Wrestling shoes have a few key qualities that you should look for: Lightweight, flexibility, sole grip and ankle support. These qualities generally improve the higher up the price scale you go, but again, as beginners, you shouldn’t be concerned with getting the best shoes ever; you should be concerned with getting the best shoes for yourself at your current skill level. There are many quality shoes with modest price points that are built to be both durable and effective as a wrestler grows from beginner to intermediate levels.
Every year, the greatest basketball sneaker brand in the world brings together the greatest technology in the industry to create a new shoe in the name of the greatest player of the game. It's a heavy task and it doesn't always mean that the shoe will end up being the most aesthetically pleasing pair, but this year it all came together. The last few years Jordan Brand has drawn inspiration from the past, but this year it looked to the future. The upper is mostly a single piece of knit, the lacing system is simplified to wires, and the internal pieces of the shoe are top-of-the-line. Rather than trying to hide all the technology under an aesthetic perfected in the '80s, the shoe looks like it's as futuristic as it is, and one of the launch colorways—Desert Ore—leans into the smattering of colors we've come to expect from cutting-edge design. The shoes represent practically the entire color wheel, but they blend together into a chorus, making for a sneaker that sings.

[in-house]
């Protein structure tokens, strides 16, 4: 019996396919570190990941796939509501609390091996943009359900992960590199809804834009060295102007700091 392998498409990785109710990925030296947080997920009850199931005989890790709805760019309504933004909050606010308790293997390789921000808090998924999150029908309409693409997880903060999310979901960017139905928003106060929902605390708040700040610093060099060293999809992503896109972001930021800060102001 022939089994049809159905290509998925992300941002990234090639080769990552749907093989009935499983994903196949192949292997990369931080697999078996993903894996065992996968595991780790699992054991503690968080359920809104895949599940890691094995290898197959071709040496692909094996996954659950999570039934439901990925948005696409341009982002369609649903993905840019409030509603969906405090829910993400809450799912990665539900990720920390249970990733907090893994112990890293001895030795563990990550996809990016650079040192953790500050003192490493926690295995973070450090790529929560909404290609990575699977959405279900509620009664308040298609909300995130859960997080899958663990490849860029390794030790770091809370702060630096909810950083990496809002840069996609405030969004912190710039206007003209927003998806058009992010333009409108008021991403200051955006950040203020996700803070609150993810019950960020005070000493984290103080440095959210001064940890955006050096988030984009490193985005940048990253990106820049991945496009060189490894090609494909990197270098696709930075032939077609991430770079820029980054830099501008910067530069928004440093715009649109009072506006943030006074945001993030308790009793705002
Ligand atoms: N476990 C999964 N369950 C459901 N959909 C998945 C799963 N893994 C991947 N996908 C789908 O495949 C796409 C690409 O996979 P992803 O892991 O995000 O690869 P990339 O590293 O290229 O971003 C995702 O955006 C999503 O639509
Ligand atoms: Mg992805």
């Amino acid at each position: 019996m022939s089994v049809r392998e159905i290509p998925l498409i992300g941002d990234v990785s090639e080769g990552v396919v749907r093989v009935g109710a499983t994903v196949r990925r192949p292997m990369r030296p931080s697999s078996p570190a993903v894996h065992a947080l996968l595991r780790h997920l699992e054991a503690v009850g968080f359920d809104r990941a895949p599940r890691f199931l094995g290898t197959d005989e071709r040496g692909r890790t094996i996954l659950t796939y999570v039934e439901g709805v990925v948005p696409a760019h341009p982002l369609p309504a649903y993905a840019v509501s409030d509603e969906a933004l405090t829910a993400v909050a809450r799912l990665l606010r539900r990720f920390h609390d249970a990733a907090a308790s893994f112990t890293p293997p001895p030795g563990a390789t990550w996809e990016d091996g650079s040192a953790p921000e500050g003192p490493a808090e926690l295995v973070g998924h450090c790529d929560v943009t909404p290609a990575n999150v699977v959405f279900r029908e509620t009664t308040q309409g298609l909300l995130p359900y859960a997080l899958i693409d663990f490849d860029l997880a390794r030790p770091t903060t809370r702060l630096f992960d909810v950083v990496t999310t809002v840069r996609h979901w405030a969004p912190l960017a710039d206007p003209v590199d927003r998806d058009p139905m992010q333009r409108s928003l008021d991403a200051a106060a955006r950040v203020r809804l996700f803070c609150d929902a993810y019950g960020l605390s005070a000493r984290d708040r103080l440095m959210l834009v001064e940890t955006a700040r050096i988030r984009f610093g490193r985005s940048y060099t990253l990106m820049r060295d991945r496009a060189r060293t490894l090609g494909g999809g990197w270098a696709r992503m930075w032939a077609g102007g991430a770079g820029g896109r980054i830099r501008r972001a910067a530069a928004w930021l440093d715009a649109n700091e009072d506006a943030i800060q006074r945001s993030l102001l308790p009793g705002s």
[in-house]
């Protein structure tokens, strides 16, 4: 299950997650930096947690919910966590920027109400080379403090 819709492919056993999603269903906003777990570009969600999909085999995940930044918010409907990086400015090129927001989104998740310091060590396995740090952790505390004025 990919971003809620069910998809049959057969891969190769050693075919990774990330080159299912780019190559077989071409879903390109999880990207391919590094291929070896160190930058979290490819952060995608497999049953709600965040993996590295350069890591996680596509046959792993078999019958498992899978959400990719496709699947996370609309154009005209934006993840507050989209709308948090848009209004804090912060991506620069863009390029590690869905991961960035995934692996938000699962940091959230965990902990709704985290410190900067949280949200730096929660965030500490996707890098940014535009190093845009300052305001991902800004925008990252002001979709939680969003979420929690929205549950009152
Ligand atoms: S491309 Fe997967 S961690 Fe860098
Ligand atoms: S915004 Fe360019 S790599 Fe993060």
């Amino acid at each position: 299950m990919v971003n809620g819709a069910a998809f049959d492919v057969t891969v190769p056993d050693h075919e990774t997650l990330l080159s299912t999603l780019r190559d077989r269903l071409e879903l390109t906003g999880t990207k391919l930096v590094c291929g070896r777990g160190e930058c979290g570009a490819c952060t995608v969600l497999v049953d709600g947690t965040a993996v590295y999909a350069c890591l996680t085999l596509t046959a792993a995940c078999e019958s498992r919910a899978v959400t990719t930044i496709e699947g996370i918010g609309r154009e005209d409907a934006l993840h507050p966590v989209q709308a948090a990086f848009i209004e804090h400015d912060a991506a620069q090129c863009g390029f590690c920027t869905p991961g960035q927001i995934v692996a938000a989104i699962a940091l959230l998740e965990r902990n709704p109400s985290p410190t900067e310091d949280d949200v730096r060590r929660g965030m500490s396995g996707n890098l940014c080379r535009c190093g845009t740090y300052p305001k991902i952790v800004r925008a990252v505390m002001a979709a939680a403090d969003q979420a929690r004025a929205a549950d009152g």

The AlphaBounce has been a great sneaker for Adidas, opening the brand up to runners on a tighter budget. But the AlphaBounce Beyond is a whole new level. The one shortcoming of the AlphaBounce was always aesthetics; it was often an overkill combination of textures, materials, and patterns. But the new AlphaBounce Beyond edits and elevates the look to the next level. The sole design fits seamlessly into the upper, each of them playing off the same textural motifs. An arch plug adds a little bit of surprise. The Beyond demands a few dollars more than its predecessor, but it also represents more than a couple extra steps in the right direction.
Each year in sneaker hierarchy can be measured in technical innovation just as well as hype or style. This year, Jordan Brand applied Flyknit technology to the Air Jordan III, a move that required amazing dexterity and development when it comes to creating new textures from the material. The III is famous for combining smooth and tumbled leathers with the legendary elephant skin print. Jordan was able to get all those textures, and more, in 3D out of the Flyknit, making for a sneaker—and a process—that combines old and new.
The first thing you should be looking for when you want to purchase cute sandals is what kinds of materials they are made from. The most common ones are made from leather. This includes not only the straps, but the sole of the sandals as well. The leather is perfect to absorb sweat from your feet as well as endure a lot of wear and tear throughout the hottest months of the year. Leather also stretches as you're wearing it. This means that you're going to be able to have shoes that will mold to your exact shape and size of foot. You will not be locked into the mold that the manufacturer made for the shoe. Instead, you will create the mold using your foot.